Another consideration when setting prices is your sensibility and your confidence in the value of your product. Do you feel you’re well-known enough to set a higher price or are you still stuck enticing them with a low price? (Note: that strategy may well be deep in the Law of Diminishing Returns since competing on price is far less effective now.)
Also: Is the quality high? Do the reviews back that up for someone happening across your author page for the first time? Are you marketing your work well? What does “full price” mean to you, anyway? If you get a complaint about a price point, comparing it unfavorably to a low word count, for instance, will that send you reeling into a rage and/or depression?
Here’s one thing you don’t have to worry about: history.
If you priced a book too low or too high, you can always change it. You can experiment with price until you find the price that moves books effectively but still pays. Some writers worry that readers will complain about cost, comparing it to what it has been priced in the past. That’s rare. If I hadn’t just given you the history of a couple of my book prices, how many of you would really know what I charged yesterday? A few to none. Feel free to experiment.
6. Don’t discount free unnecessarily, either.
The truth is this: I think my crime novels rock. The Hit Man Series is a fun and funny romp with some serious power and punch behind it. (My fave is Hollywood Jesus, for the John Leguizamo joke alone.) However, it’s one of those best kept secrets that needs to get out there and mingle. I’m not seeing enough movement nor enough reviews on those titles. To get more readers to take a chance on my funny Cuban hit man, Jesus Diaz, I’m going to make the first novel in the series perma-free or at least tempo-free. Bigger Than Jesus is already on Kobo for free and I’m hoping Amazon will price match soon.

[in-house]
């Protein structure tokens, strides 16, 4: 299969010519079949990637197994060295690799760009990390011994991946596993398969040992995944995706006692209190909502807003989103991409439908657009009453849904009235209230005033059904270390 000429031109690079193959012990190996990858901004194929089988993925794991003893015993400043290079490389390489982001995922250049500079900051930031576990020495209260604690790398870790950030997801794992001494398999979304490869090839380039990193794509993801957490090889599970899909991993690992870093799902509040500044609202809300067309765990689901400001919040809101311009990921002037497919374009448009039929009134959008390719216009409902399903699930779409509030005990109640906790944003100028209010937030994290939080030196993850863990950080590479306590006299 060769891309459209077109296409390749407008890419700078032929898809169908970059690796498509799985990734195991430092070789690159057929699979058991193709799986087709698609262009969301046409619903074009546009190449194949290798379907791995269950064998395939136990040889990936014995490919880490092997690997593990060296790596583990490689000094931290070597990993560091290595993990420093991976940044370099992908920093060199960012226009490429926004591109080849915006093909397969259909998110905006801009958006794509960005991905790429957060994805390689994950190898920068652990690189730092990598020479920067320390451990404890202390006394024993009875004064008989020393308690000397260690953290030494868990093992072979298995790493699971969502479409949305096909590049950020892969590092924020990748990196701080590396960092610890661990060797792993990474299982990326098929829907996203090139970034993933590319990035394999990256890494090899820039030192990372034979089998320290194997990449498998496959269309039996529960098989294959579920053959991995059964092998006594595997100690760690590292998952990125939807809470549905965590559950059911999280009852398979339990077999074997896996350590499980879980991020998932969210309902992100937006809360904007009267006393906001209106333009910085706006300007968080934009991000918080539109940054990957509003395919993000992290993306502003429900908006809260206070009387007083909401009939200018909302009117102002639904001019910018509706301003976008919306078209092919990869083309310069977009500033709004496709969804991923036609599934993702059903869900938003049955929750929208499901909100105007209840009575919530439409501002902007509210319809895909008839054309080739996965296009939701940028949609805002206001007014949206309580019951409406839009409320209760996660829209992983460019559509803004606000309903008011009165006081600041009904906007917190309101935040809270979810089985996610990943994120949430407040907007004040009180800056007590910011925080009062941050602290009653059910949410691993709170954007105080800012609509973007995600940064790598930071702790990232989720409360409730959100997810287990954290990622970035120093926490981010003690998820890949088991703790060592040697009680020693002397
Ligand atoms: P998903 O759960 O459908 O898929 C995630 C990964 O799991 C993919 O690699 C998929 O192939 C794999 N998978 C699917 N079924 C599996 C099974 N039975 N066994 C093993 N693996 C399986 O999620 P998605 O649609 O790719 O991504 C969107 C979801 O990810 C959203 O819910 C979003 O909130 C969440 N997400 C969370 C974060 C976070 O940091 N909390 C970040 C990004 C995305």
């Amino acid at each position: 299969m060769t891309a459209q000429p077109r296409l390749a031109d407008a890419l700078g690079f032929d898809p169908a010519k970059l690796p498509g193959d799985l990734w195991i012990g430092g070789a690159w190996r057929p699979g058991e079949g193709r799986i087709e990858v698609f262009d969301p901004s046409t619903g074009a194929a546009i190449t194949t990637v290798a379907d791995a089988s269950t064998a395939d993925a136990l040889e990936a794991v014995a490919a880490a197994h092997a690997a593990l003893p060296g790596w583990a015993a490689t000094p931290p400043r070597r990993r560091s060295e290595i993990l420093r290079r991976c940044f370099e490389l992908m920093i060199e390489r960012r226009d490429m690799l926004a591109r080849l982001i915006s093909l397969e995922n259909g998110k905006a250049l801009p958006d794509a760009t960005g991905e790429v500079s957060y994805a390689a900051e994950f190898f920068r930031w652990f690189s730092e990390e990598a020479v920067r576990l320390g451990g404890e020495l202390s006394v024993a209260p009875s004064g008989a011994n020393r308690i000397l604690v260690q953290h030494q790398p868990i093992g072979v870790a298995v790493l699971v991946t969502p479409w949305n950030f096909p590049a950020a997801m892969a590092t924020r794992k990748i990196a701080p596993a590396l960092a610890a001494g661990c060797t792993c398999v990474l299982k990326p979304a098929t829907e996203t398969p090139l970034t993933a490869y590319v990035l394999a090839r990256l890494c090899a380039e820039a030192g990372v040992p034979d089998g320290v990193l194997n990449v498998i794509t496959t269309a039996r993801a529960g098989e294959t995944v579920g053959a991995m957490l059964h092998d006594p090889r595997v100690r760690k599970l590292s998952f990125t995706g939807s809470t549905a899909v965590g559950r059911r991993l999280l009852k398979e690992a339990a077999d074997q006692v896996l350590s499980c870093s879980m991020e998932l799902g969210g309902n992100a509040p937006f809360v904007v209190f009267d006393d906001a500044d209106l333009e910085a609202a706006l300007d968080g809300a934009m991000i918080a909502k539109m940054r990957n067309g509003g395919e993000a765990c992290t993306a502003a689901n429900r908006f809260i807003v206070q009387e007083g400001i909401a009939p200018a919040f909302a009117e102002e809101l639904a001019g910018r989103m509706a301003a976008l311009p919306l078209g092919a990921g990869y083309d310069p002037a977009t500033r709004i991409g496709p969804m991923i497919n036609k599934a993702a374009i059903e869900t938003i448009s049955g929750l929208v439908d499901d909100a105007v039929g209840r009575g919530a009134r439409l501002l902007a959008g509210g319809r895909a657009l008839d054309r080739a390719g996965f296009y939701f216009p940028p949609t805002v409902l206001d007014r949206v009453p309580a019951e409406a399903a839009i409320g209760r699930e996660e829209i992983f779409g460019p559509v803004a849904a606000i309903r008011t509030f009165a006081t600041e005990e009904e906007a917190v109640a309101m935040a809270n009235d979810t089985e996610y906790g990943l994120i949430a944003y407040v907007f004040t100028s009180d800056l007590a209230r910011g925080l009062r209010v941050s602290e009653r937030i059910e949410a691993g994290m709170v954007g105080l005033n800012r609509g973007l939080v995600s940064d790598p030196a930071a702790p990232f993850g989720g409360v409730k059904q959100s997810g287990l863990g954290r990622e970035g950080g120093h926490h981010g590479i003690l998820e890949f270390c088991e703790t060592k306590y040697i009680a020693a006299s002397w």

If a series isn’t moving the way it should, consider doing a giveaway so you draw more readers into the fold. It’s not necessarily that your book series is ugly. It could be that Book #1 hasn’t gone on enough dates yet. Those who know it, love it, so eventually, everybody is going to love Jesus.
7. Stay flexible.
It may take a lot of experimentation and experience before you find the price move that’s right for you. Then you’ll have the same journey of discovery when you publish the next book, too. I’m on that journey, still experimenting. I don’t think that experimentation ever really stops. It’s just forgotten for a while until we figure it’s time to reassess sales and marketing and pricing again.
~ Robert Chazz Chute will publish his next novel (with co-author Holly Pop) later this week. It’s called The Haunting Lessons, an urban fantasy about a young woman from Iowa who, when tragedy strikes, discovers she has powers she never suspected. It’s the beginning of a fun series packed with jokes and disaster. If you want to join the fight and survive Armageddon, look for it on Amazon this weekend.